caused by flooding and how much had been caused by wind and wind-driven debris. The
insurers then delayed and denied claims for wind damage under their own policies,
forcing thousands of policyholders to sue.

GAO also found that insurance companies received windfalls from NFIP by
collecting much more in adjustment reimbursements and administrative subsidies than
the companies spent handling flood claims. Additionally, federal taxpayers paid billions
of dollars for FEMA trailers, housing vouchers, homeowner assistance grants, subsidized
loans, and casualty loss tax deductions to assist homeowners during the year or two or
three while they waited for an insurance settlement or court date.
I urge the Obama Administration to support H.R. 1264, the Multiple Peril
Insurance Act, to protect homeowners and taxpayers by creating an option in the National
Flood Insurance Program to offer coverage of both wind and flood risk in one policy.

By covering wind and flood risk in one policy, the multiple peril option will allow
coastal homeowners to buy insurance and know that hurricane damage would be covered.
They would not need lawyers, engineers, and public adjusters to distinguish between
wind and flood damage.
The bill requires premiums for the new coverage to be risk-based and actuarially
sound, so that the program would be required to pay for itself. The Congressional Budget
Office estimated that the multiple peril program would be budget neutral.

Every taxpayer in America will benefit from the Multiple Peril Insurance Act
because much more hurricane damage would be covered by insurance premiums rather
than by costly and inefficient disaster assistance programs. The new program also will
reduce future hurricane damages by requiring local governments to adopt and enforce the
windstorm building codes recommended by the International Code Council.

The current insurance system is not a competitive market, so the prices charged
by insurers and reinsurers are not determined by market efficiency. The Wharton Risk
Management Center at the University of Pennsylvania found that insurance premiums in
some coastal areas are 5 to 10 times higher than the estimated losses that the insurance
companies expect to pay.

There is high demand for homeowners insurance because most homeowners are
required by their mortgages to purchase coverage. Even though insurance premiums have
increased substantially in every coastal area since Hurricane Katrina, companies continue
to reduce the availability of private insurance coverage. When supply does not respond to
increases in demand and price, no one can credibly claim that the private market has the
capacity or the desire to cover the hurricane insurance market.

In Gulf and Atlantic Coast communities from Texas to Maine, the private
insurance market has collapsed. Insurers have dumped hundreds of billions of dollars of
coastal properties into state wind pools and other insurers of last resort. Most of the state-
sponsored plans are not able to spread risk efficiently and not able to build up sufficient
reserves to cover a major hurricane.

The federal multiple peril program will spread coastal wind risk in a much more
efficient manner than the state pools. Single state pools concentrate risk so that a large
portion of the pool could be affected by a single event. In order to account for the capital
to pay for a major hurricane, the poois are forced to charge excessively higher premiums
to buy more reinsurance. The federal multiple peril insurance plan would cover a broad
geographical area so that even a large hurricane would affect only a small percentage of
the policyholders. The federal plan would establish a stable risk pool that would not have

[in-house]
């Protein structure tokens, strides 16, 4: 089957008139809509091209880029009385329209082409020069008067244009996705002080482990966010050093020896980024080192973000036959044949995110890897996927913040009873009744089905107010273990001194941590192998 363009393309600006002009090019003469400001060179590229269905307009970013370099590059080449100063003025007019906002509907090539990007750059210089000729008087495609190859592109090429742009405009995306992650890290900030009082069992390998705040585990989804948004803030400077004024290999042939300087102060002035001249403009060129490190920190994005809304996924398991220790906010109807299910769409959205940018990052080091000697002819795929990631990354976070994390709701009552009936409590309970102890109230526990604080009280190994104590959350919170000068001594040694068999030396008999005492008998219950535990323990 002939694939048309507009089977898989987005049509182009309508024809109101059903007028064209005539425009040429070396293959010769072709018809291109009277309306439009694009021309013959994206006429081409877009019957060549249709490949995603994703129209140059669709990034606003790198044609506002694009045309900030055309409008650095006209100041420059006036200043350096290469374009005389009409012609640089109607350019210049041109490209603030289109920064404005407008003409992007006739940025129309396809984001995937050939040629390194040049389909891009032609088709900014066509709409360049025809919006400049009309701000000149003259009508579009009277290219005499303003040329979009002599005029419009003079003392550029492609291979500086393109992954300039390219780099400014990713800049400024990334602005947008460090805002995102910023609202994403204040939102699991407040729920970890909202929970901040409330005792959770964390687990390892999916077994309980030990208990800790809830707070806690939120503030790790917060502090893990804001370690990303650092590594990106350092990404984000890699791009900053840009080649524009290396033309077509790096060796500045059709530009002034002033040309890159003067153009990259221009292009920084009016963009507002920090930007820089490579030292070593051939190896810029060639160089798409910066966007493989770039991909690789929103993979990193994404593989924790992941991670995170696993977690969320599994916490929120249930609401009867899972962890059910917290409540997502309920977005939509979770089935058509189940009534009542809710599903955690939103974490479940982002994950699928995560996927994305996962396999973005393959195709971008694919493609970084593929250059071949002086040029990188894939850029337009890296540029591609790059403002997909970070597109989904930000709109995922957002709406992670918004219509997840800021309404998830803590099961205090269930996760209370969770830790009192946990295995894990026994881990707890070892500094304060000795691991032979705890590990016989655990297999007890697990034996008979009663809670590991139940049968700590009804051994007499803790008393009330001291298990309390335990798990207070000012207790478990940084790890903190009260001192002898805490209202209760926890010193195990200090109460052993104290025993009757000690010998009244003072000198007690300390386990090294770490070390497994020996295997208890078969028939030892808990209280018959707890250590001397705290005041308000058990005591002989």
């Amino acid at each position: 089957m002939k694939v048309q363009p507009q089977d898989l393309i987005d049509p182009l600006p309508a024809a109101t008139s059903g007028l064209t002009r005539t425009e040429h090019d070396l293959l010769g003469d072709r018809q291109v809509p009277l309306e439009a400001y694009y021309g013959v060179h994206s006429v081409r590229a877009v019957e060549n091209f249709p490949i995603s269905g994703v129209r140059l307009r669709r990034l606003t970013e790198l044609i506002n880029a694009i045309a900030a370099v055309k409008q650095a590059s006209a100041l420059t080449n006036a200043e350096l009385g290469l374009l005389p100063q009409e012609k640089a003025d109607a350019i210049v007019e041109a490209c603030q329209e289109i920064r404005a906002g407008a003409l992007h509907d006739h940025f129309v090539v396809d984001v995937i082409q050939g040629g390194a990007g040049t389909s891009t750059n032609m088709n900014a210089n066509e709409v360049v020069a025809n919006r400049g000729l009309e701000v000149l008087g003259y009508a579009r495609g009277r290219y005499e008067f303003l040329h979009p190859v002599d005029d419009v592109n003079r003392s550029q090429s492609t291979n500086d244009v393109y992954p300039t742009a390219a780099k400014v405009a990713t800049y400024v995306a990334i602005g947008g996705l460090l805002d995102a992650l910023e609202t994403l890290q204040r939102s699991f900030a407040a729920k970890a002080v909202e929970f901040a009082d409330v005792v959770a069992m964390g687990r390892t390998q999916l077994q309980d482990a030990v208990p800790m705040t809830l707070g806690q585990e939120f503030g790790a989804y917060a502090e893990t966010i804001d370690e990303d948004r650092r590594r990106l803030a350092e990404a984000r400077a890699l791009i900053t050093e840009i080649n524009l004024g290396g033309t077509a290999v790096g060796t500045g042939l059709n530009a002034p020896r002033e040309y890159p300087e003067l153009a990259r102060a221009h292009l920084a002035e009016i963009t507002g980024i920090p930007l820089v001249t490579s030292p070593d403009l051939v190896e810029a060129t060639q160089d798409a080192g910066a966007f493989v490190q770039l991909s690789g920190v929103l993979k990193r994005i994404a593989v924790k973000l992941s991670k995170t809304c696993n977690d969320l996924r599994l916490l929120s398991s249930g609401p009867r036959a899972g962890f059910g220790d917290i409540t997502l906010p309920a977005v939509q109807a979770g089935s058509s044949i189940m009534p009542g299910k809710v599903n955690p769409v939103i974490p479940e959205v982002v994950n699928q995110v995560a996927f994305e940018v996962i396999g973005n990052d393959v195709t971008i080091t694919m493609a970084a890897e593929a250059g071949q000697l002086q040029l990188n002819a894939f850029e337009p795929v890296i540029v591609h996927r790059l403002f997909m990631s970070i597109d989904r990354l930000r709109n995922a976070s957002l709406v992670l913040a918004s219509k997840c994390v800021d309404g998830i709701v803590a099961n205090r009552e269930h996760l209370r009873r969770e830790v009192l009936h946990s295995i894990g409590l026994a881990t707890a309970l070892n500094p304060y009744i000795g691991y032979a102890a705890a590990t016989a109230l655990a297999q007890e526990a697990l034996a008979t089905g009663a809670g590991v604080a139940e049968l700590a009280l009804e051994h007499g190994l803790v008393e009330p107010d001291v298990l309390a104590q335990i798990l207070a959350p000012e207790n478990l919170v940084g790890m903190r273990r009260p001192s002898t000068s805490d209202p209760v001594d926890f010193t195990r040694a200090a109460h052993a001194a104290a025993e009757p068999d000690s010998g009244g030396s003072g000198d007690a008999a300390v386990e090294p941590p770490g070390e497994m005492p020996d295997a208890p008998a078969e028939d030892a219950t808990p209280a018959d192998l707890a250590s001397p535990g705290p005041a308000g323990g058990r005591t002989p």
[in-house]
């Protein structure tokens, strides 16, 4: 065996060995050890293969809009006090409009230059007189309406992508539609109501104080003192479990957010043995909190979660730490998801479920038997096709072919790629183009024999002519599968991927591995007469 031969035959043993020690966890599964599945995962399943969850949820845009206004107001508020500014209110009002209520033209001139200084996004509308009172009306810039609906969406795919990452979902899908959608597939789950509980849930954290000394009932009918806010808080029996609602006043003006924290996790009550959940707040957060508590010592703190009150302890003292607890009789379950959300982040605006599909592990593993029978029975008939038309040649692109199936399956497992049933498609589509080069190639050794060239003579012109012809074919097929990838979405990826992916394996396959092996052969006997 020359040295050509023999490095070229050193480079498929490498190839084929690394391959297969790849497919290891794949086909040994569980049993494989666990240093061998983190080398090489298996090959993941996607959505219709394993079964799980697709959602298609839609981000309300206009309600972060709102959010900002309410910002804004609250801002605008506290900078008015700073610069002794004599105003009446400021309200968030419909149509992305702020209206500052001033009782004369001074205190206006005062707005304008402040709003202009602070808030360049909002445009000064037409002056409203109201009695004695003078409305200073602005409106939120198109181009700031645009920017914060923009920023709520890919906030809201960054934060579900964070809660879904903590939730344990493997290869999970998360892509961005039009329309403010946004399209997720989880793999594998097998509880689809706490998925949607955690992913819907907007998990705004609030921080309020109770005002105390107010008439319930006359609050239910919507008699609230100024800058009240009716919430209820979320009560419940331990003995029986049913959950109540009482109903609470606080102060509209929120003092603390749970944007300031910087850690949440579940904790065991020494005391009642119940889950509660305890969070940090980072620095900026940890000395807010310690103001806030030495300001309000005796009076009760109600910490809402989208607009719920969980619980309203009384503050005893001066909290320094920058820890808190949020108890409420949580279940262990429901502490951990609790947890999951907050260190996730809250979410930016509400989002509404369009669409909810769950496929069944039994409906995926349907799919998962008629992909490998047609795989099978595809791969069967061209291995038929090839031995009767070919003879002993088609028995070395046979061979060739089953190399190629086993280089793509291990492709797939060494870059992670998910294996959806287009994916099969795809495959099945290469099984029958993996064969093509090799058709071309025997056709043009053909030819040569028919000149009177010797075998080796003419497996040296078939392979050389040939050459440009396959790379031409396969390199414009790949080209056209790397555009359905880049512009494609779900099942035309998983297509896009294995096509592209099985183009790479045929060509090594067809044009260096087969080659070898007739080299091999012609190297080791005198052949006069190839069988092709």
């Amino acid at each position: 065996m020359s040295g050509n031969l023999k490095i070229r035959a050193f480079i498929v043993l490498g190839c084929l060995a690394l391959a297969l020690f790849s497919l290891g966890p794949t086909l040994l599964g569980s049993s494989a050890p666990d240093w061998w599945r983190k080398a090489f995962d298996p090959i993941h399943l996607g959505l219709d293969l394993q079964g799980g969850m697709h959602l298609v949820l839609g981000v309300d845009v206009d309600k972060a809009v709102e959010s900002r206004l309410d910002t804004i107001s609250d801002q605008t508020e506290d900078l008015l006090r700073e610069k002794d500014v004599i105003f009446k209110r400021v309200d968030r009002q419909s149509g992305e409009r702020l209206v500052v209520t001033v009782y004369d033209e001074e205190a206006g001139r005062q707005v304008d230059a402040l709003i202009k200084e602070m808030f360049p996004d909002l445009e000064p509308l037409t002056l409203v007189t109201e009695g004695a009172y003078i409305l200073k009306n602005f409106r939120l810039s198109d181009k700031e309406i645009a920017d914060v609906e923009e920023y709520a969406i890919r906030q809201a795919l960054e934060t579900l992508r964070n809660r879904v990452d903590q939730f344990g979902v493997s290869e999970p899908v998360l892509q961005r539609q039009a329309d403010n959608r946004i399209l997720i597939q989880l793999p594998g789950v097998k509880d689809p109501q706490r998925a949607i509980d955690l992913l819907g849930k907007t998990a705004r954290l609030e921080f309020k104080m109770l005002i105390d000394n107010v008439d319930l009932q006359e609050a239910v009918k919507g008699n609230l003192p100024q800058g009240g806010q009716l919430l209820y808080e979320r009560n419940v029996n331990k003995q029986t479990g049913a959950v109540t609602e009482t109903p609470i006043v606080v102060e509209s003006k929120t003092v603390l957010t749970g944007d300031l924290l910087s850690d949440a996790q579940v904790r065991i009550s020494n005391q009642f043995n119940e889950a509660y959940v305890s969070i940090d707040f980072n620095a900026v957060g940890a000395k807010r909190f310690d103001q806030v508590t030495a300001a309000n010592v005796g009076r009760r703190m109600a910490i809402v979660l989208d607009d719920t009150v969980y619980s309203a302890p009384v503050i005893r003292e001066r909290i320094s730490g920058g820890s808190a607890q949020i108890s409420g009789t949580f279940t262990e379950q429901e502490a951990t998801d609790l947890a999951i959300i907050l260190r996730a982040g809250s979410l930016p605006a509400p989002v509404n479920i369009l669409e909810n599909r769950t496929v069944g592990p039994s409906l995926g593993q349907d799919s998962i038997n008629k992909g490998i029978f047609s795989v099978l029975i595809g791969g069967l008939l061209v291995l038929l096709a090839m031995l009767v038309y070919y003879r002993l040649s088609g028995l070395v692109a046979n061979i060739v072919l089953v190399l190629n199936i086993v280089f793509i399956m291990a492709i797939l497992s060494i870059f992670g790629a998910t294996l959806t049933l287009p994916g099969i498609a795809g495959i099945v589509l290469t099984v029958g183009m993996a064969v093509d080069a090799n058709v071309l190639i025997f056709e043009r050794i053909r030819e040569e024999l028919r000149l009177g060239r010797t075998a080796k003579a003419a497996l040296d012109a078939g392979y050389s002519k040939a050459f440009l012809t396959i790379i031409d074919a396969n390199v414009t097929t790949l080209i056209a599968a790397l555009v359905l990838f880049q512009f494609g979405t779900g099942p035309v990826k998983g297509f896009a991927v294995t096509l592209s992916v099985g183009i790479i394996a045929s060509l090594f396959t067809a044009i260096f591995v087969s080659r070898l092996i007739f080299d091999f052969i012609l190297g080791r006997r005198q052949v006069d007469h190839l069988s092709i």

wild swings in premiums after each disaster.

The federal government can easily establish risk-based premiums and create an
actuarially-sound program if the Administration commits to the effort and staffs the
program with appropriately skilled professionals. There are several substantial
differences between the proposal for actuarially-sound multiple peril insurance coverage
and the existing flood insurance program.

First, the flood insurance program was not designed to pay 100% of its costs. The
flood program grandfathered properties that were built before the flood maps were
implemented. Those properties receive subsidized premiums for the first $35,000 of flood
insurance. The new windstorm coverage in the Multiple Peril Insurance Act does not
include any subsidies and requires that the premiums pay the full costs of the program.

Second, the flood insurance program is not responsible for levees, dams, and
other structures, but it is often left with most of the bill when they fail. Much of the NFIP
debt for Hurricane Katrina resulted from flooding that would not have happened if the
levees and floodwalls had performed to expectations. Much of the recent flooding in the
Midwest also was the result of levee failures. Flood risk also can be dramatically altered
by developments elsewhere in the flood plain. Wind insurance premiums are much
simpler than flood premiums because they do not require assumptions about the
performance of levees, dams, and other structures.

Third, every Gulf and Atlantic state already has a state-sponsored wind pool or
other insurance pool of last resort that collects detailed wind and loss data and contracts
for hurricane risk models. The insurance industry also has compiled volumes of data on
wind risk, which they use to determine which properties to cherry-pick while leaving the
rest to the state-sponsored insurance pools. FEMA could easily acquire the same data and
models that states and insurance companies use to determine hurricane wind risks.

The first goal of federal disaster policy should be to improve our preparedness for
hurricanes and other disasters. One of the best ways to meet that goal is to ensure that
more coastal homeowners have insurance that will cover hurricane damage promptly and
efficiently, so they will not have to depend on federal disaster assistance. Another
important goal should be to reduce future hurricane damage by encouraging stronger
building codes and mitigation standards. The Multiple Peril Insurance Act would
accomplish both of those goals in an efficient and fiscally responsible manner. I urge you
and others in the Administration to actively support this legislation.

Thank you for your interest and attention to this important issue. I look forward to
continued discussions about the need for disaster insurance reform.


Member f Congress

CC: Craig Fugate, FEMA Administrator
Ed Connor, NFIP Acting Administrator
House Financial Services Committee Members
Senate Banking, Housing, and Urban Affairs Committee Members